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I have several datasets containing hundreds of variables, measured at the same time point and with the same method.
Some of these variables have been measured more often and assume consistent values. Some were measured less often and have highly disperse values.

Example:

v1 2 1.8 1.5 1.9 2.1 1.78 1.95 2.0 2.1  
v2 2 100 -5.2  
v3 1 -1.3 -2 2.3  
v4 1 1.5 1.6 1.9 2.1 2.0 2.4 -1.1 2.3 1.5 1.6 1.9 1.8 1.6

I removed the outliers using adjboxStats in the robustbase package in R. I need an estimator that can tell me the value assumed by each variable during my experiment. Therefore, I calculated median and median absolute deviation (mad), since they are robust estimators not influenced by outliers.

I have been looking for days without success for a method which I could use to identify the variable that assume values to variable/disperse to be considered reliable. In other words, I'm looking for a method I could use to state that using that specific method I did not obtain consistent values for a specific variable.

For example in the above data I would say that I cannot trust the measurement performed for v2.

These data come from biological experiments, and having a variable with such huge difference, as v2, doesn't have sense. Therefore, it has to come from a methodological error. I would expect that all values of each variable are more or less similar. Therefore, if I have a variable that has values too different compared to a defined range (which is defined considering an accepted dispersion range) I will remove it. Maybe the range can be defined by and estimation of the "average" mad of all variables, or something like that. This could be an estimation of the variability I could expect and accept. But I would need a test to verify that.

I hope I managed to explain my problem.

Do you have any suggestion?

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  • $\begingroup$ I really don't think you can find any method that will universally say 'reliable' or 'not reliable'/'too variable'. This is because such a judgement varies from application to application and from person to person. My judgement will differ from yours. If you can specify properties that you want the result to have it might be possible to come up with some rule that could achieve it. $\endgroup$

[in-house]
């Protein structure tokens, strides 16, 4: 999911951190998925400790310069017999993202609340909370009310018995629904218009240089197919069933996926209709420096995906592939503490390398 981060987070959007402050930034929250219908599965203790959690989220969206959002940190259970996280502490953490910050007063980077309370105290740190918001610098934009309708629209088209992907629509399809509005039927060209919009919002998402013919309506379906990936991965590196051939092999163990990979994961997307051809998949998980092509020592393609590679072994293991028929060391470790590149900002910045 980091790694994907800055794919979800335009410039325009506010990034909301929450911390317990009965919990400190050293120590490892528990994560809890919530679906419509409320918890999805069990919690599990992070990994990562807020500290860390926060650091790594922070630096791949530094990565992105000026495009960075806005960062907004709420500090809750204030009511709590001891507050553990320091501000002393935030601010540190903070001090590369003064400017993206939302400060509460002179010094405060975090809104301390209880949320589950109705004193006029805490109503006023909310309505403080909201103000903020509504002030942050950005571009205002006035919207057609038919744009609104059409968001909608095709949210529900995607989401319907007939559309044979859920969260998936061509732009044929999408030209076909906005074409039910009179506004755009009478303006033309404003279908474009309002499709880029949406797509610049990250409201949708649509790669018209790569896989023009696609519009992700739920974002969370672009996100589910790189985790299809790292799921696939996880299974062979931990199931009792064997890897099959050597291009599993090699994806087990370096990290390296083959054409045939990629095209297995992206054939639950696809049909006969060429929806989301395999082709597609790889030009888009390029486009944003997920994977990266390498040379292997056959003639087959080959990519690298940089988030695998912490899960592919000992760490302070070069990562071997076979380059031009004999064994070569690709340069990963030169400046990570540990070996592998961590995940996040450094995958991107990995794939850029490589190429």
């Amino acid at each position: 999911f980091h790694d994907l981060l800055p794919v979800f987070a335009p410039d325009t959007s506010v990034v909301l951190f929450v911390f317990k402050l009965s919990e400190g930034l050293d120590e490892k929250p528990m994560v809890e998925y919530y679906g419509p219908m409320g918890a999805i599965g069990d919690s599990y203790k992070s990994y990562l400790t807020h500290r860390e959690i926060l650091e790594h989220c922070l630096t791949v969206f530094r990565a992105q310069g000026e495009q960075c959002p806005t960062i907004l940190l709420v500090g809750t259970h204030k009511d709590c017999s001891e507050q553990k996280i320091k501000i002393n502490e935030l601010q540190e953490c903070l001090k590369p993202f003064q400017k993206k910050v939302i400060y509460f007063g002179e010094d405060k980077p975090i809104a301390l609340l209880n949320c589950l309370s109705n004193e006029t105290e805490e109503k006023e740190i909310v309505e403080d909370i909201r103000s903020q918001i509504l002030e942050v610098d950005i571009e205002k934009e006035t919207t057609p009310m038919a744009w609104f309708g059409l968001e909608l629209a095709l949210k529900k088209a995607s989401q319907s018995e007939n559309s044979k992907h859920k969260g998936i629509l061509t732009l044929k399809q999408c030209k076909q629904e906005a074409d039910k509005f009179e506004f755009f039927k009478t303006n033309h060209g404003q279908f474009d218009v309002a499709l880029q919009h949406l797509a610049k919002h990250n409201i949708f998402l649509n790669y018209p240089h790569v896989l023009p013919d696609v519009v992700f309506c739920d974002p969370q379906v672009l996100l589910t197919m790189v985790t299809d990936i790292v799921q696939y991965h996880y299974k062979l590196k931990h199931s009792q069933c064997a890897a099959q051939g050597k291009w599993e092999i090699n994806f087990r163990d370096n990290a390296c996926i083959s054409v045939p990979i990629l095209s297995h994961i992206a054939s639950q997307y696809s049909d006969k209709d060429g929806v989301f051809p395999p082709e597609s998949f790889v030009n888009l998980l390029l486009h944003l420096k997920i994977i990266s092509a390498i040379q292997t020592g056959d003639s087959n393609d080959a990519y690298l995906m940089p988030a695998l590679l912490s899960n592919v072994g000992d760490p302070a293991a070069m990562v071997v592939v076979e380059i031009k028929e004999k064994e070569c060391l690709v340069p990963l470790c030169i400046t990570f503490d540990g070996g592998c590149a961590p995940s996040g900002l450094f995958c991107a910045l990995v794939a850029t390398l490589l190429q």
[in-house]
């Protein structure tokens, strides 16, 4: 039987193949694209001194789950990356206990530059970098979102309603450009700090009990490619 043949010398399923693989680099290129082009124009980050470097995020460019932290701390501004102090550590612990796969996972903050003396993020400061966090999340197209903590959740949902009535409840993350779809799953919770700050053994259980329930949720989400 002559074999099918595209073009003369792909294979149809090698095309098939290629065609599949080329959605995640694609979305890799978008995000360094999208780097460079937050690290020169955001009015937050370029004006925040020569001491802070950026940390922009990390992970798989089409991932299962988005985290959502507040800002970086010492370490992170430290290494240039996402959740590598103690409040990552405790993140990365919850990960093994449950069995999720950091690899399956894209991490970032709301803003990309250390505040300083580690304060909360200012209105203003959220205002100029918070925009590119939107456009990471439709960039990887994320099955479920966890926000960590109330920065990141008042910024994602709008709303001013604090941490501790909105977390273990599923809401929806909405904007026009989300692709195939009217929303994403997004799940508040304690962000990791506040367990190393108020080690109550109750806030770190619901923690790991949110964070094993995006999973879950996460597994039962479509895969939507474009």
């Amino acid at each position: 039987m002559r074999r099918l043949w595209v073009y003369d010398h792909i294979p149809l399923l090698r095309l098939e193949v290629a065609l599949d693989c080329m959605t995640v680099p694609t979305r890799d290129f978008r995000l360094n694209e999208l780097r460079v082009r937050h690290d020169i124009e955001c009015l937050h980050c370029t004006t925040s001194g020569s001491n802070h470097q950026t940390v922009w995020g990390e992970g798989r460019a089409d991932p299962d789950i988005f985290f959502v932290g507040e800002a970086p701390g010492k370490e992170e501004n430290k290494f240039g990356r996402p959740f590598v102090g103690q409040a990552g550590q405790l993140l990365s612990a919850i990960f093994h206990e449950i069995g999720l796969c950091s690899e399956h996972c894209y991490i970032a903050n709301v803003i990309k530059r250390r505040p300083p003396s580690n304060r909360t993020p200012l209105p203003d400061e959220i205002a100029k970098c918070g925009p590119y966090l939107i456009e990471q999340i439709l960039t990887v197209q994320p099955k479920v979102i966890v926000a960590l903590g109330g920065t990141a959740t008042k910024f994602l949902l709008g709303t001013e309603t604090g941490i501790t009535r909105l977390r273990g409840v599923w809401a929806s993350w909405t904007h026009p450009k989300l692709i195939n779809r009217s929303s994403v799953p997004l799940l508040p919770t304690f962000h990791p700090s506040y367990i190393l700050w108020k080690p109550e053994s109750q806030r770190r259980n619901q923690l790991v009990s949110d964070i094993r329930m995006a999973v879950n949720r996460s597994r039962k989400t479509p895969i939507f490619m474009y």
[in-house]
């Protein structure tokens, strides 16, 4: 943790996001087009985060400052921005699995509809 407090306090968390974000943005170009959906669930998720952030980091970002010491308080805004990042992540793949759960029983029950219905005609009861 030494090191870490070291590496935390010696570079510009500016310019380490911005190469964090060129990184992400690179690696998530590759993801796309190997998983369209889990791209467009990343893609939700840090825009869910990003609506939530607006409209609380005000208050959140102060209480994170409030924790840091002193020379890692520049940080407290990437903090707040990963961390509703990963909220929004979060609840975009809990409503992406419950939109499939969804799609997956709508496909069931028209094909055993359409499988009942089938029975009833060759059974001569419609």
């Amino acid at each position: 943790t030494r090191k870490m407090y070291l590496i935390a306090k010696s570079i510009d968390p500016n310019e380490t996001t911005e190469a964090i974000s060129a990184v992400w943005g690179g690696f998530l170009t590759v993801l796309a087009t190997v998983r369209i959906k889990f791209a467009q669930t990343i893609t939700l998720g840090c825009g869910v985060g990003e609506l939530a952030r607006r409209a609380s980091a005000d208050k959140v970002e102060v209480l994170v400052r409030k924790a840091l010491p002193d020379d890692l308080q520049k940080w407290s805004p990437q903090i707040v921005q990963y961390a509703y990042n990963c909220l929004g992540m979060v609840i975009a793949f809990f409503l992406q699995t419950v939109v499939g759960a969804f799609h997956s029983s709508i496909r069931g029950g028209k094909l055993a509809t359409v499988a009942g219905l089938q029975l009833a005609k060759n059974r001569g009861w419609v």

– Glen_b
    Jul 1, 2014 at 10:34
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    $\begingroup$ You just made my point perfectly. You are able to bring your subject area knowledge to say that one of the variables has some characteristic that doesn't make sense - but that's not inherent in the numbers. There are many contexts where those numbers make perfect sense. What makes it unreasonable for your situation is the context which exists outside the numbers; that simply isn't a characteristic of the numbers themselves. If you consider a number of such cases either side of the borderline, you'll likely be able to elucidate some rules (criteria) that help distinguish them. ... (ctd) $\endgroup$
    – Glen_b
    Jul 1, 2014 at 10:55
  • $\begingroup$ We might be able to help with identifying some criteria, but the choice of what is and isn't okay requires subject-expertise we won't have (or at least most of us won't) for your application. $\endgroup$
    – Glen_b
    Jul 1, 2014 at 10:57
  • $\begingroup$ Thanks. My problem is that form the biological point of view (these data come from biological experiments) having a variable with such huge difference, as v2, doesn't have sense. Therefore, it has to come from a methodological error. I was thinking something like considering a mad / median higher than 1 indicate that the differences among the values of that variable is higher than what I will obtain by chance. This means that I cannot be confided that the recorded value are the real biological value. Therefore, I cannot consider that variable. But I would need a test to verify that. $\endgroup$
    – efrem
    Jul 1, 2014 at 10:58
  • $\begingroup$ Yes you are right. In the case of these variables I would expect that all values are more or less similar. Therefore, if I have a variable that has values too different compared to a defined range I will remove it. Do you think these can help to find a good method? $\endgroup$
    – efrem
    Jul 1, 2014 at 11:01

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